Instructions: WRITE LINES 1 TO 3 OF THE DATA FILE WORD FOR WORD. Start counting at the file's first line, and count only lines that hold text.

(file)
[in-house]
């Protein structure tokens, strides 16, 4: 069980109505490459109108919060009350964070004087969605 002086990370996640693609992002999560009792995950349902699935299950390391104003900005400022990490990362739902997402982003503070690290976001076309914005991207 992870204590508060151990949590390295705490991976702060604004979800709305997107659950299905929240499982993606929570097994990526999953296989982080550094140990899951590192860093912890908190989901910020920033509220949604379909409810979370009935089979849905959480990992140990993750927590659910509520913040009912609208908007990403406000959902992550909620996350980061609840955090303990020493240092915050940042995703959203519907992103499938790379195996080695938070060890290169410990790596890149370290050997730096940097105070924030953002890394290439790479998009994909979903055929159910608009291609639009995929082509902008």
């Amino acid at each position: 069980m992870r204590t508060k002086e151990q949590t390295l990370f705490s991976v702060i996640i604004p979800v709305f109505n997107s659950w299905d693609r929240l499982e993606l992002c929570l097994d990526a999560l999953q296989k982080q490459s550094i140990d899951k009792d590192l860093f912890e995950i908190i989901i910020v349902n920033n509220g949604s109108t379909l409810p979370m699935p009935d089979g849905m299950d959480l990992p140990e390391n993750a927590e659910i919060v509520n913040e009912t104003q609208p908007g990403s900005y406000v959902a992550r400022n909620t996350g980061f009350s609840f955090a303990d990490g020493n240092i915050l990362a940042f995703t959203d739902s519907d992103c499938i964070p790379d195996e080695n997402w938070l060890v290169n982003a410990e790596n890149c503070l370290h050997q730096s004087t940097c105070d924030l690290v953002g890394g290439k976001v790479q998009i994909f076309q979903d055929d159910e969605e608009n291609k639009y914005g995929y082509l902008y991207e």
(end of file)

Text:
[in-house]
């Protein structure tokens, strides 16, 4: 069980109505490459109108919060009350964070004087969605 002086990370996640693609992002999560009792995950349902699935299950390391104003900005400022990490990362739902997402982003503070690290976001076309914005991207 992870204590508060151990949590390295705490991976702060604004979800709305997107659950299905929240499982993606929570097994990526999953296989982080550094140990899951590192860093912890908190989901910020920033509220949604379909409810979370009935089979849905959480990992140990993750927590659910509520913040009912609208908007990403406000959902992550909620996350980061609840955090303990020493240092915050940042995703959203519907992103499938790379195996080695938070060890290169410990790596890149370290050997730096940097105070924030953002890394290439790479998009994909979903055929159910608009291609639009995929082509902008």
């Amino acid at each position: 069980m992870r204590t508060k002086e151990q949590t390295l990370f705490s991976v702060i996640i604004p979800v709305f109505n997107s659950w299905d693609r929240l499982e993606l992002c929570l097994d990526a999560l999953q296989k982080q490459s550094i140990d899951k009792d590192l860093f912890e995950i908190i989901i910020v349902n920033n509220g949604s109108t379909l409810p979370m699935p009935d089979g849905m299950d959480l990992p140990e390391n993750a927590e659910i919060v509520n913040e009912t104003q609208p908007g990403s900005y406000v959902a992550r400022n909620t996350g980061f009350s609840f955090a303990d990490g020493n240092i915050l990362a940042f995703t959203d739902s519907d992103c499938i964070p790379d195996e080695n997402w938070l060890v290169n982003a410990e790596n890149c503070l370290h050997q730096s004087t940097c105070d924030l690290v953002g890394g290439k976001v790479q998009i994909f076309q979903d055929d159910e969605e608009n291609k639009y914005g995929y082509l902008y991207e």